Yeah, the thickness of the plastic roofs is usually the biggest issue, that's why I think using a resin printer would work better for roofs. Resin printers are a lot more detailed and smoother, and don't need much, if any work once cured. So with a decent resin printer you can probably make some really thin roofs. You'll likely need to do them in parts, since printing a piece large enough for an entire roof might make it too fragile.

 

I really do like the Sankei kits though, much more than I thought I would when I bought the first one to test with. I also have some Flor Verde kits, also great quality, but not pre-coloured at all. Flor Verde has some kits based on really small stations, so they're great for a small branch line.

Link to post

Google is your friend, every month or two I do a search on like papercraft japan and such. You also can try translating a search and putting the Japanese into the google search to bring up some others. Perhaps someone here could suggest some kanji phrases to search with for Japanese papercraft buildings.

 

like I said these kinds of links tend to go poof fast so I never bother to save them as just a waste of time playing whack a mole.

 

here is a good ongoing site. He keeps adding new models and removing old ones so best to check back every month to see if anything is new.

 

http://paper-n.sakura.ne.jp/open.html

 

wayback has a couple of captures with some different ones

 

http://web.archive.org/web/20190723002007/http://paper-n.sakura.ne.jp/open.html

http://web.archive.org/web/20190622023035/http://paper-n.sakura.ne.jp/open.html
 

you can also try old dead links in wayback to see if they have a snapshot and linked files are there.

 

http://web.archive.org
 

cheers,

 

jeff

 

ps if wayback saves your butt shootem a couple of bucks it’s a not for profit thing,

  • Like 2
Link to post

The other week, I've found a 1/250 scale paper model of the first Shinbashi railway station. It's a nice kit, if a bit simple,  and for a model railway you probably wouldn't use it directly, but take the measurements for a scratch build. Actually, Mr Toshimasa Mitsutake has designed a number of free papermodels for Canon and others. Those will give you an expression of what to expect.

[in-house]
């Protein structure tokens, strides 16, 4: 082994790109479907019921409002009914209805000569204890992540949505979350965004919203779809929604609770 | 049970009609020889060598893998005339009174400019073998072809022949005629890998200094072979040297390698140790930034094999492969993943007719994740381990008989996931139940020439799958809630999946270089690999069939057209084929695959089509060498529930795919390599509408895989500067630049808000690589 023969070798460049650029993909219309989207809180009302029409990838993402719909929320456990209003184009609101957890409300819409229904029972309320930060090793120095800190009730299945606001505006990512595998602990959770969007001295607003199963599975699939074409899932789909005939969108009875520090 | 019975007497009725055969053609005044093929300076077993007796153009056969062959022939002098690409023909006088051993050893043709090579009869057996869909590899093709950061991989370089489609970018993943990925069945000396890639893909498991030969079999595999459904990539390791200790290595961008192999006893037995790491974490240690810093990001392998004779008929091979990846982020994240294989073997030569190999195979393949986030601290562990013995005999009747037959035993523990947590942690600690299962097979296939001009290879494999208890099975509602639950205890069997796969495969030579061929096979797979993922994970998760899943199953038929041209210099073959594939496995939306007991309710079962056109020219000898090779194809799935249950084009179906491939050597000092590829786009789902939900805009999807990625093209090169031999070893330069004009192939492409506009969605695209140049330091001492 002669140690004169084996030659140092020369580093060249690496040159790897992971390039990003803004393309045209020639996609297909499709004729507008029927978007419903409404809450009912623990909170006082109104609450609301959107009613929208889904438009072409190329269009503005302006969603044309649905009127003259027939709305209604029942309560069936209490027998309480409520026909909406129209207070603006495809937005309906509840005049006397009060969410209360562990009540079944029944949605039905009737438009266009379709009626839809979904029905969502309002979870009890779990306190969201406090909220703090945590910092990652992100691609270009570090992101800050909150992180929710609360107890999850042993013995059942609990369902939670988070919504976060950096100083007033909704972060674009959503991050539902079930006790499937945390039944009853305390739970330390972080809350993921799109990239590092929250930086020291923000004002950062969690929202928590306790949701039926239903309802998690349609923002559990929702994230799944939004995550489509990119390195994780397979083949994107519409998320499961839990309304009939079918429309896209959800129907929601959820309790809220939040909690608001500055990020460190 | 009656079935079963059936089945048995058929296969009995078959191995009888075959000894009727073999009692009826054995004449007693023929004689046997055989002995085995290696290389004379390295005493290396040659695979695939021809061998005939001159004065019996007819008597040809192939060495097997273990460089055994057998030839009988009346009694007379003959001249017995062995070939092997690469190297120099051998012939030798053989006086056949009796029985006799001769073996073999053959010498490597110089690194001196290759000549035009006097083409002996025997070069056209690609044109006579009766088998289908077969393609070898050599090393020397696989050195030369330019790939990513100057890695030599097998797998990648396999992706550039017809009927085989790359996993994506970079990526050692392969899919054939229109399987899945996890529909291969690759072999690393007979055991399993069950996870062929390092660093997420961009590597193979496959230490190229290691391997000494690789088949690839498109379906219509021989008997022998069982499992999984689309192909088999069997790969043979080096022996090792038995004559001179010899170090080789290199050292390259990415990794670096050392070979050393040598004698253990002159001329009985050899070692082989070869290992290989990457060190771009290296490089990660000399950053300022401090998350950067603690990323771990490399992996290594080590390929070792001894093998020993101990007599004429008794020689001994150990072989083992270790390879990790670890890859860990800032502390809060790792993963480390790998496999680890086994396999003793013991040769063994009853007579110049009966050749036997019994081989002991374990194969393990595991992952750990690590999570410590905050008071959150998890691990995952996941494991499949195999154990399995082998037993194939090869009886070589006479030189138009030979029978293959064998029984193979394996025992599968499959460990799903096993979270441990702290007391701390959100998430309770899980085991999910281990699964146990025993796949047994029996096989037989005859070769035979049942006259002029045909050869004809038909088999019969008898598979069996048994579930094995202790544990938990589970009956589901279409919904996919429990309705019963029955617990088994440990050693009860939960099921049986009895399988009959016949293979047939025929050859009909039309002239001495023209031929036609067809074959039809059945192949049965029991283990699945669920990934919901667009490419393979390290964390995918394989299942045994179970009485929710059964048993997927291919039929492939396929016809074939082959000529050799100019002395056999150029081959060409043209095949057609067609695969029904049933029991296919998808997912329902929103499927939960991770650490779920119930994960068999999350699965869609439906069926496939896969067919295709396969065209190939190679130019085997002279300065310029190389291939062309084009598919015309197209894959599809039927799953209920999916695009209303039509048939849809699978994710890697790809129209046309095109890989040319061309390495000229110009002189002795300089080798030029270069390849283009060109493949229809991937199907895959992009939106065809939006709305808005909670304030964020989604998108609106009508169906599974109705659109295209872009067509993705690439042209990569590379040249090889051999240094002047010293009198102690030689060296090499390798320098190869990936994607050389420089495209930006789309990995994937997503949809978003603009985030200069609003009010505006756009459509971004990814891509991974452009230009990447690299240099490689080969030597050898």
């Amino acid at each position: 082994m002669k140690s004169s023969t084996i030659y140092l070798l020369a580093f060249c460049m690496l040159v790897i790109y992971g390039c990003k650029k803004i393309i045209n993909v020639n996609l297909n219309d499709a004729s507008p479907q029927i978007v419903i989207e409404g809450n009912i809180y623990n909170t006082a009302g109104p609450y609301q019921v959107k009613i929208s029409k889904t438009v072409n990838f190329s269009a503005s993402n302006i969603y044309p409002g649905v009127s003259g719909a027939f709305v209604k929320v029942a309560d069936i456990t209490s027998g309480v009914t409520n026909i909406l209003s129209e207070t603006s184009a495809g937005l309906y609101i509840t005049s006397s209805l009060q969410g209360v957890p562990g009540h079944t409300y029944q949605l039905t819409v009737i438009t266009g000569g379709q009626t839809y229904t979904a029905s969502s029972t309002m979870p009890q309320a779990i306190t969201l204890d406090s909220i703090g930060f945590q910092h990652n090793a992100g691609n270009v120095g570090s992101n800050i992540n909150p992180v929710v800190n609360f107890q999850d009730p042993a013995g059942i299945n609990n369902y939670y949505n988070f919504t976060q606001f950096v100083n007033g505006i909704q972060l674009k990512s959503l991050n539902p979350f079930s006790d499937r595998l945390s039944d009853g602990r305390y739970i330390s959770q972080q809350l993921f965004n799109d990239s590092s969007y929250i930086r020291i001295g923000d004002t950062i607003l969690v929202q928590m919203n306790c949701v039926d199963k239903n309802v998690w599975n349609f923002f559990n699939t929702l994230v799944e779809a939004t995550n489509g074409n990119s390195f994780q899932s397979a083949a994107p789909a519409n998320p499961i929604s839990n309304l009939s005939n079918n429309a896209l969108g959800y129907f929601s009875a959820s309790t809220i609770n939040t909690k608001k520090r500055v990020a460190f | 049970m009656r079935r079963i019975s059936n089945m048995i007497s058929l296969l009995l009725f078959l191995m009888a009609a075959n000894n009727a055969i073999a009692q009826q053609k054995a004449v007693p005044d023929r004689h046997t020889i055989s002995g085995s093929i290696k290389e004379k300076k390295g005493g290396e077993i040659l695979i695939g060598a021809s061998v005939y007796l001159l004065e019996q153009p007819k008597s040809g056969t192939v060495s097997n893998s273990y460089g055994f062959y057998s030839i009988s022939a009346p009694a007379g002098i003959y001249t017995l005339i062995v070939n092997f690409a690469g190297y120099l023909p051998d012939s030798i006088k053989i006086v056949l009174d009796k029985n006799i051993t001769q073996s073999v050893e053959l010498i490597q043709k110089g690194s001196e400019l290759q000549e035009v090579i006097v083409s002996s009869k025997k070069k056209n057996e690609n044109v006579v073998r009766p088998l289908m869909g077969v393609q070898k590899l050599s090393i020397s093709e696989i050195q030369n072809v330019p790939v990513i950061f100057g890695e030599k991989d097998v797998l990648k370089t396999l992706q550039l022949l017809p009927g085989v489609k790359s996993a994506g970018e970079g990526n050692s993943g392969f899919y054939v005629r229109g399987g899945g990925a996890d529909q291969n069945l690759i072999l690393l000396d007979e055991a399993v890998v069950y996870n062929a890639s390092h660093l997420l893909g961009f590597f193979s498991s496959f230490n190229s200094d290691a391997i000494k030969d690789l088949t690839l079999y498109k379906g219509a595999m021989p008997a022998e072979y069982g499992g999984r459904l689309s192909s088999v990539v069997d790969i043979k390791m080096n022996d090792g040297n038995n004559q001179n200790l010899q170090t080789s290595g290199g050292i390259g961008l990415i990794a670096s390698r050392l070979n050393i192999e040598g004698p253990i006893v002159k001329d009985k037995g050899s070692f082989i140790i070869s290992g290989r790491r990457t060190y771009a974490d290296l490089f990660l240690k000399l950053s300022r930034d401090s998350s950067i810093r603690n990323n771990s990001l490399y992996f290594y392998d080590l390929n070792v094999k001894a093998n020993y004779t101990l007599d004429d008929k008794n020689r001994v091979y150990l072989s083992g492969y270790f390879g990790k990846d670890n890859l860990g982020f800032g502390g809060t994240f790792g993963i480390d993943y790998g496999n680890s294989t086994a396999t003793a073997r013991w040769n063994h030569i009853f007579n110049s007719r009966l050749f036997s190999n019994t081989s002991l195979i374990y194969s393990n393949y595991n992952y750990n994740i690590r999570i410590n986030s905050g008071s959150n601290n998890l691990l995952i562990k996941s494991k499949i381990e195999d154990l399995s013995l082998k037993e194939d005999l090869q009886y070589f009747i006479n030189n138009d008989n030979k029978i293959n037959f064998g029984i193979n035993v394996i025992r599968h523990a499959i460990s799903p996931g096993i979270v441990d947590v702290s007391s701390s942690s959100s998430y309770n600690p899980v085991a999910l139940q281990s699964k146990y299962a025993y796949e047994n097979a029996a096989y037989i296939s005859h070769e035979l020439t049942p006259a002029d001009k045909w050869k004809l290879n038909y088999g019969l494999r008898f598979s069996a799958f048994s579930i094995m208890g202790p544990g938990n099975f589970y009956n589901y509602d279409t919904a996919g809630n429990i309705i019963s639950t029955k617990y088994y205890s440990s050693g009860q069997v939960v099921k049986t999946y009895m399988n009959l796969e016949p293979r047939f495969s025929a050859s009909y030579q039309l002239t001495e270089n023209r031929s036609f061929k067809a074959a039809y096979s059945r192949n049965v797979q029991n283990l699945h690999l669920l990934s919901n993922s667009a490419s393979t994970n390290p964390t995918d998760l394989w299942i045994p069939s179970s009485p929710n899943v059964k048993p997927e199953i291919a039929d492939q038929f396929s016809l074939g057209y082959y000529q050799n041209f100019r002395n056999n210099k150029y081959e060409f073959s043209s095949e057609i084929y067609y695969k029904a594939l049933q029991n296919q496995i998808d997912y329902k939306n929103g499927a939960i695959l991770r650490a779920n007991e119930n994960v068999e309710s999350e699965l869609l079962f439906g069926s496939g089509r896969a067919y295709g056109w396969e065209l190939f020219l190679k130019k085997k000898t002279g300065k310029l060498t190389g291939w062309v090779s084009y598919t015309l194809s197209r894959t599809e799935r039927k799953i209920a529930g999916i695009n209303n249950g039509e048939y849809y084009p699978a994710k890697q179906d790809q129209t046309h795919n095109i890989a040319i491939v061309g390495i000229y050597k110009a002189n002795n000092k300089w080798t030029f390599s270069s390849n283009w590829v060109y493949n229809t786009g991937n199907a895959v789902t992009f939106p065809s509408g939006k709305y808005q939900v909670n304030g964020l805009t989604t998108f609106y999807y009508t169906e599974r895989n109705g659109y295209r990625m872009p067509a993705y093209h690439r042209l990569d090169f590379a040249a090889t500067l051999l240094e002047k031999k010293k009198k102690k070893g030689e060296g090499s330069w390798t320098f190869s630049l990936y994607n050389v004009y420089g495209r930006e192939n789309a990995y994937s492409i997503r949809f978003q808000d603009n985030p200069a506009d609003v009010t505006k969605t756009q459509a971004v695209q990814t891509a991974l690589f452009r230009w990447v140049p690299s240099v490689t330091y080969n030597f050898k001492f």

Registration at the e-shop is a bit adventurous (obviously, the designers of the software never imagined that someone from outside of Japan would ever try to register...) but manageable with the help of computer translation. Payment via PayPal is supported.

 

Another 'issue' is that the model rather represents the re-erected building as it exists now. In particular, the two annexes to the left and to the the right of the transversal platform  (to the extreme right in this photo - what are these, anyway? Maybe toilets?), and the roof over the stairs on the street side are missing for the original configuration. However, neither should hold any particular difficulties for an average modeler.

 

Also, there's no platform canopy, but that is/was available from IORI koubou (at least in 1/150 scale, that is).

  • Like 1
Link to post

Sorry I’ve not seen papercraft cranes, not the sort of medium for them really.

 

jeff

Link to post
3 hours ago, AhmadKane said:

anyone have a cardstock/papercraft crane? low ones to load wood or steel beams

I'm not sure what exactly you are looking for. A picture would be helpful, plus the desired scale, and whether it should be a freeby or a commercial model.

 

3 hours ago, cteno4 said:

Sorry I’ve not seen papercraft cranes, not the sort of medium for them really.

Oh, I dare to slightly disagree...

Boxes are pretty much the simplest thing you can make of paper, so anything made of box girders is well targeted by paper (e.g., the big container bridges).